"I see that you have a book." could be shortened to " I see you have a book." In German, they cannot omit the subordinating conjugation "dass" as we do with "that".
dass in german means "that" in english. For example: I know that you eat my food.
what is the difference between "das" and "dass". How will I know what to use? Please help
What do you mean? "dass" exists and is "that" when it introduces a dependant clause. Scroll up for more information.
So is "dass" similar to "weil" in the sense of putting the verb at the end of the sentence?
I'm ashamed to admit that I did not know which of der das and dass to choose. Can someone please clarify why dass is the correct choice?
"dass" means "that." It introduces a subordinate clause for reporting information. Totally different from "das." (Not a native speaker but pretty sure on this one.)
Der and das are the masculine and neuter article "the" respectively, while dass is "that" which I think is a conjunction in this case.....
Are you trying to say: "When do you say dass and when do you say das?" ?
The linguistic explanation: use dass when it's a conjunction, das when it's a demonstrative determiner, demonstrative pronoun, definite article, or relative pronoun.
The simple rule of thumb: if you can replace "that" with "which" or "this" and still have it make grammatical sense, use das, otherwise dass.
"This is the car that I bought last month / This is the car which I bought last month" -- works, so das ist das Auto, dass ich letzten Monat gekauft habe.
"I want to buy that book / I want to buy this bok" -- works, so Ich möchte das Buch kaufen
"I know that you are my son / I know this you are my son / I know which you are my son" -- doesn't work, so Ich weiß, dass du mein Sohn bist.
Grammatically speaking: das is a definite article, a demonstrative determiner, or a demonstrative pronoun; dass is a conjunction.
(I'm not sure how to explain it less technically, since this is a more or less artificial spelling distinction; they both correspond to different meanings of English "that".)
I entered - Er seiht, dass du ein buch hast Duo reported a typo unless DUO was highlighting a lack of a Capitalisation of Buch then I cannot see where the typo is, a little pedantic perhaps but I suppose that is the point.
May be slightly off-topic, but can "daß" be used instead of "dass"? The answer shows the latter as the correct one, though it accepts both.
No, they are not the same.
The conjunction (Italian “che”) is spelled dass.
It’s an artificial spelling distinction (in English das and dass are still the same word, “that”) but the two are not interchangeable any more than, say, “to” and “too” in English (a similarly artificial spelling distinction in what had originally been one word and still is in German).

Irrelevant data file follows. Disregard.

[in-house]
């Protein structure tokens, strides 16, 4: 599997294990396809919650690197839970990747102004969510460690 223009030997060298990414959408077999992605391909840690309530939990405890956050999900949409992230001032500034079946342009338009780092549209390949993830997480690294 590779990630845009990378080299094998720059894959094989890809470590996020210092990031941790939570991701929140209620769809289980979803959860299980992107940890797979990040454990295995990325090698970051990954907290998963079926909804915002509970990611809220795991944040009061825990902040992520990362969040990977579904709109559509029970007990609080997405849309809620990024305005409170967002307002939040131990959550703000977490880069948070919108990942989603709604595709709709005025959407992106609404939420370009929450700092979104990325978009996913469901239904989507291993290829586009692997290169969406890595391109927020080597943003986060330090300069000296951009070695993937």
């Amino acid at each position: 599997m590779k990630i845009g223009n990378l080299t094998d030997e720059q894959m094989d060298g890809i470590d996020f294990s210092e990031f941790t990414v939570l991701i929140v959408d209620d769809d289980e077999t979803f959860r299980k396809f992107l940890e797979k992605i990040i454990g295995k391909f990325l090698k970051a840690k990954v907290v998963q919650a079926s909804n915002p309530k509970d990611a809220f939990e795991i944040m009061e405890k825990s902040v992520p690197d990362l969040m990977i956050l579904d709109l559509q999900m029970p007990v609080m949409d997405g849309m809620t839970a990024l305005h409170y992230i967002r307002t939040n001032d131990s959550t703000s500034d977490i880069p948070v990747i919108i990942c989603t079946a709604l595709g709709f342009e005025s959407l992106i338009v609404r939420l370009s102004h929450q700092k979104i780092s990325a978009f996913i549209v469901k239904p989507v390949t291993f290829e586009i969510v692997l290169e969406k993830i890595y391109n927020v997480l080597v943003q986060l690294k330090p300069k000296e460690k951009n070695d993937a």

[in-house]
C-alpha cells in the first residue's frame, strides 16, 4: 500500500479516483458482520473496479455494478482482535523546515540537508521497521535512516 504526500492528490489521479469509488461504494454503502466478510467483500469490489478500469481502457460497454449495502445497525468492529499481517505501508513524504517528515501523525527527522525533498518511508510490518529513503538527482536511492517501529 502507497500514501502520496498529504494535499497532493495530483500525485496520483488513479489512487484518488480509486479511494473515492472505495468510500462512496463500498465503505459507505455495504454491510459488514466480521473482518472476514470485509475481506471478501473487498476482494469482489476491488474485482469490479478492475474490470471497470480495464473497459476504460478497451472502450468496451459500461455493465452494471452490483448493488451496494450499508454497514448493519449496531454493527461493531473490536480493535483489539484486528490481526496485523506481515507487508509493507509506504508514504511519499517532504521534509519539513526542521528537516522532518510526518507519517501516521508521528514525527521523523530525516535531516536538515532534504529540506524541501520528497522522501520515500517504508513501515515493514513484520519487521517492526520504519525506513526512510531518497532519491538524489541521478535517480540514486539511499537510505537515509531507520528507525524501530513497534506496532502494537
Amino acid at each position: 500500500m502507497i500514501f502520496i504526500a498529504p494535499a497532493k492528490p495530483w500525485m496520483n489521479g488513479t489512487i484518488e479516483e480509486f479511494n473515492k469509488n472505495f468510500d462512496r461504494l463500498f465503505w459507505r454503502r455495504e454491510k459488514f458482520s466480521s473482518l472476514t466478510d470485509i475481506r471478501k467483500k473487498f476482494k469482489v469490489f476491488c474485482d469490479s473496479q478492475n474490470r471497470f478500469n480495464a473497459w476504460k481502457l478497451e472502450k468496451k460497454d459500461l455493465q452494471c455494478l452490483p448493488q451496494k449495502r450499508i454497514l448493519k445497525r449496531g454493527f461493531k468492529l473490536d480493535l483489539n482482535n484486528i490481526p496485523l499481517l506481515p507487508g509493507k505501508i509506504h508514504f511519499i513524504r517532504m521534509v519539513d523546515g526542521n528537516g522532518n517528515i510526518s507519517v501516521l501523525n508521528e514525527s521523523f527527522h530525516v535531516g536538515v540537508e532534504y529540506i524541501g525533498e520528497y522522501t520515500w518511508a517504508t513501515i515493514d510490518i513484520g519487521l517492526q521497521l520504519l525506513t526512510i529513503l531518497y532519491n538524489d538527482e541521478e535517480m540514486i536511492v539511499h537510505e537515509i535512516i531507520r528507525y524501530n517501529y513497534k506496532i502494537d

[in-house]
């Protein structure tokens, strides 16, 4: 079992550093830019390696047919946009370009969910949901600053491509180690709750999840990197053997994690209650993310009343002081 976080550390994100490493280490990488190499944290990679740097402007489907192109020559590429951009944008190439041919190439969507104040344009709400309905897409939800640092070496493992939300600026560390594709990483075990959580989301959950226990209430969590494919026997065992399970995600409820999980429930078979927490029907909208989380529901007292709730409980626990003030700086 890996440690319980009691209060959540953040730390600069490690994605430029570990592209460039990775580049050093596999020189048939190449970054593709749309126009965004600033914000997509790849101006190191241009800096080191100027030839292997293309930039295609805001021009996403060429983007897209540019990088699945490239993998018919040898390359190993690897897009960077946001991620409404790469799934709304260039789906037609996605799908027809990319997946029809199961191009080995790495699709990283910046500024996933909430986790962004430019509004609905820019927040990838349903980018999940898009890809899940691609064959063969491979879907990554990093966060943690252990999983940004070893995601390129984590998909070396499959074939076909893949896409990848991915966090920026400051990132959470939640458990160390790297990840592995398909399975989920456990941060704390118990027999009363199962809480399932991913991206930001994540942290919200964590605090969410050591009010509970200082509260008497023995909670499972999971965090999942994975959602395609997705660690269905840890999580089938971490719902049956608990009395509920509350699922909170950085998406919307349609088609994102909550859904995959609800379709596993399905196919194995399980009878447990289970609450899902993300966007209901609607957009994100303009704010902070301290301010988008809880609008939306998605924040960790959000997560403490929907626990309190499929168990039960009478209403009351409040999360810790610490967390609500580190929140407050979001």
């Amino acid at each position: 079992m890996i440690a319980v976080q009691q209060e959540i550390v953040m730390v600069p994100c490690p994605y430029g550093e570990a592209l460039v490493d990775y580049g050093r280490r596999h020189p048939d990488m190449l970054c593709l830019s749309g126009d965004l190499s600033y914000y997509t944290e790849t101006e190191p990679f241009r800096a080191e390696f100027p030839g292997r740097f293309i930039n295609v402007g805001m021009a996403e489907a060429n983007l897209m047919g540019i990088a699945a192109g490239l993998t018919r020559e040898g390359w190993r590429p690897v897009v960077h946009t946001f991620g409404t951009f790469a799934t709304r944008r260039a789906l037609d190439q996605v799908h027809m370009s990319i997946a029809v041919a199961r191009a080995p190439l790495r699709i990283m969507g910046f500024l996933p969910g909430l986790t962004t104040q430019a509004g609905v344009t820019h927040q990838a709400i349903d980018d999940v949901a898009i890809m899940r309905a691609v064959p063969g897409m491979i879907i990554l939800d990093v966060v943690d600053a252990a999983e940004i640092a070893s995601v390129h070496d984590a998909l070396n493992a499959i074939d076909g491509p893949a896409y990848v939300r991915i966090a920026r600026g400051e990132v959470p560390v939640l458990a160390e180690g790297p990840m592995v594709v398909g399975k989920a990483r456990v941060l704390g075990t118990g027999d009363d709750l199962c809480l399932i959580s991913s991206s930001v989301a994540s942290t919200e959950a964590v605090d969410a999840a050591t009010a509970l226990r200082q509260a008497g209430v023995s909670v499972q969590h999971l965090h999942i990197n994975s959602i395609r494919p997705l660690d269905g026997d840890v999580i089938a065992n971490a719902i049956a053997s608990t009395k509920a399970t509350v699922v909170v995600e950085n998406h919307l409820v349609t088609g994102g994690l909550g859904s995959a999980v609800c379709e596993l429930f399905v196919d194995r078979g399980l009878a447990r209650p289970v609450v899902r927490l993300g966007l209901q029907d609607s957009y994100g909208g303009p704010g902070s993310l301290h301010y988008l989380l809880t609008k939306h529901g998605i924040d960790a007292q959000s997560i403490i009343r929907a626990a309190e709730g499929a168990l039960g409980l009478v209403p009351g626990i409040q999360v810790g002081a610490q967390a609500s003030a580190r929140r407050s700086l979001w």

du hast ein Buch just means "you have a book".
For the entire sentence "He sees that you have a book", it becomes Er sieht, dass du ein Buch hast.
The "that you have a book" is subordinate clause -- one that can't stand alone and which is joined to the main clause "he sees" with the conjunction "that" dass.
Subordinate clauses in German always have the conjugated verb at the end -- thus the subordinate clause is dass du ein Buch hast.
English also changes the word order sometimes, in particular when turning direct questions into indirect questions: "What do you have in that box?" cannot become "I want to know what do you have in that box." but has to be "I want to know what you have in that box." And "Why is my sentence not accepted?" becomes not "I want to know why is my sentence not accepted" but "I want to know why my sentence is not accepted".
I would really appreciate a simple explanation for why hast is at the end here. Why not: "Er sieht, dass du hast ein Buch"? Thanks.
Your explanation is simple and it makes a lot of sense. Thanks a lot! I also noticed that you answered this question already above, sorry there's too many comments on here. I now really appreciate the work you do as a moderator. Vielen Dank!
"Dass" is a conjunction here. You'd use 'dass' for conjunctions. However, you'd use 'das' for a general statement. Ex. Das ist ein Buch.
Can i say this sentence as "Dass du ein Buch hast, sieht er"
Grammatically, it's fine.
But it would be an unusual word order, unless you are contrasting it with seeing something else -- e.g. Dass du ein Buch hast, sieht er, aber nicht, dass du auch eine Zeitung hast. "He sees that you have a book but not that you also have a newspaper".
Putting dass du ein Buch hast at the beginning would usually be used to make it into the topic of the sentence -- "As for 'you have a book': he sees that [but not something else]"
What’s with the comma after “er sieht”? Also, is “dass” a subordinating conjunction, like why does hast go to the end of the clause? I know that subordinating conjunctions put the verb of that clause to the end.
I don't know about you guys, but I find it very difficult to learn German. It seems I will never memorize all this vocabulary and grammar rules. Heeelp!!!
The only way to increase is to move on every day, even just few steps. That's how I learn German. Hope you can success.